DNA that serves no known biological purpose, such as coding for proteins or their regulation. Junk DNA makes up the vast majority of the DNA in the cells of most plants and animals, composing, for example, about 95 percent of the human genome.
Segments of DNA along a chromosome that are not genes, do not code for anything that we know of, and whose purpose we do not understand. Approximately ninety-five percent of the human genome falls into this category. The term junk may be misleading, however, as this DNA may have other functions, such as regulating genes during development.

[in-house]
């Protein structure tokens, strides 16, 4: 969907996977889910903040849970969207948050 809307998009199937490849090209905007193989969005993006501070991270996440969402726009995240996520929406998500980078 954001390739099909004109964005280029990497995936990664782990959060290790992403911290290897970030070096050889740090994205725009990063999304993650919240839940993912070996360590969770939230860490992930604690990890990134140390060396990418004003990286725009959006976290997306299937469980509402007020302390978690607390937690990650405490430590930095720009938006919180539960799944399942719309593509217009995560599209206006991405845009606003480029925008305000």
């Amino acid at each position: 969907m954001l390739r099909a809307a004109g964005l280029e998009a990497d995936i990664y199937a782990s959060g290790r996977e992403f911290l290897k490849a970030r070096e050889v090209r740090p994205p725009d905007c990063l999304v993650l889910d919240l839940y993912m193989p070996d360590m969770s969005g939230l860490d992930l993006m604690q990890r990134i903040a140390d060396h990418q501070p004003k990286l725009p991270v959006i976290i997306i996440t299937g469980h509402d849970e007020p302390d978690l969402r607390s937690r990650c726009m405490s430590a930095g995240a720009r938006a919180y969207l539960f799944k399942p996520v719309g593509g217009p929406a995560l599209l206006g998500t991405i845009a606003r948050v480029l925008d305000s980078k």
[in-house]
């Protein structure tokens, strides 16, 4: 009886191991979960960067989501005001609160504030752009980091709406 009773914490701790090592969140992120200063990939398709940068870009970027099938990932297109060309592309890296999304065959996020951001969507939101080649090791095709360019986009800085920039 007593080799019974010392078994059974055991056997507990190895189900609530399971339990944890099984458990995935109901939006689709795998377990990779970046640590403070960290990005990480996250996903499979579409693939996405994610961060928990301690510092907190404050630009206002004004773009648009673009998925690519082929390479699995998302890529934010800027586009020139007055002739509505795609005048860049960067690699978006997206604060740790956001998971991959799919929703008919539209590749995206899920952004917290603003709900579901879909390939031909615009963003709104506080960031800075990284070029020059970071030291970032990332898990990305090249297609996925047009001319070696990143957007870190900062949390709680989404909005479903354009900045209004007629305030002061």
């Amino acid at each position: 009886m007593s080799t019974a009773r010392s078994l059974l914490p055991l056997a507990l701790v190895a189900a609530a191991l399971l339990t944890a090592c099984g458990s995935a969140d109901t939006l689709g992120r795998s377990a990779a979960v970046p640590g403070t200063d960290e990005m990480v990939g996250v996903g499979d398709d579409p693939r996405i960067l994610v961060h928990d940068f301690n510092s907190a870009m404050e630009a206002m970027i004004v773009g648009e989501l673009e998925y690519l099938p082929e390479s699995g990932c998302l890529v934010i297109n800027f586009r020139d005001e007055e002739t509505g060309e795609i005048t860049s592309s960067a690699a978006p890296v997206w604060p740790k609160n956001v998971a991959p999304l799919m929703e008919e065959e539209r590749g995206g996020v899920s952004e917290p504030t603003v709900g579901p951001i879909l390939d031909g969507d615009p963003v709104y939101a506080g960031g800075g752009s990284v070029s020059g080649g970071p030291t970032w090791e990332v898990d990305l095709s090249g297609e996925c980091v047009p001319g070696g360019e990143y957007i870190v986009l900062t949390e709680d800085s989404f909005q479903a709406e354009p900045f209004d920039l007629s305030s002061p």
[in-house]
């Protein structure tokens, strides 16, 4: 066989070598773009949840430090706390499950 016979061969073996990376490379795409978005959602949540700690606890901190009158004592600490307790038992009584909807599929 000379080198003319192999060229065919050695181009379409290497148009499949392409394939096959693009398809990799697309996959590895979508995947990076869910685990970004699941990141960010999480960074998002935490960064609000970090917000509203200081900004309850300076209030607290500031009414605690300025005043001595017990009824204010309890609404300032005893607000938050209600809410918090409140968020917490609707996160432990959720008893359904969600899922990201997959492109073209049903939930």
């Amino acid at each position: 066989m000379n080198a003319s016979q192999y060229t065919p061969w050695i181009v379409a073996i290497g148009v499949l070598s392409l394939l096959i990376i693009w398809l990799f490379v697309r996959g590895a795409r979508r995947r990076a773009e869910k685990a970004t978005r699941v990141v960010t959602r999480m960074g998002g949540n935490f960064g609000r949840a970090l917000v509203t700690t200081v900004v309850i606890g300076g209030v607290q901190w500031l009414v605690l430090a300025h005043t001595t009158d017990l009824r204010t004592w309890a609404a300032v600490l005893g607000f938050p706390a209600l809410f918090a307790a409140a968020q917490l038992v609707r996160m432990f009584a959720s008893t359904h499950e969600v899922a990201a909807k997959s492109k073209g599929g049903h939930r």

Some scientists speculate that junk DNA may be archaic material left over from an earlier stage of evolutionary development.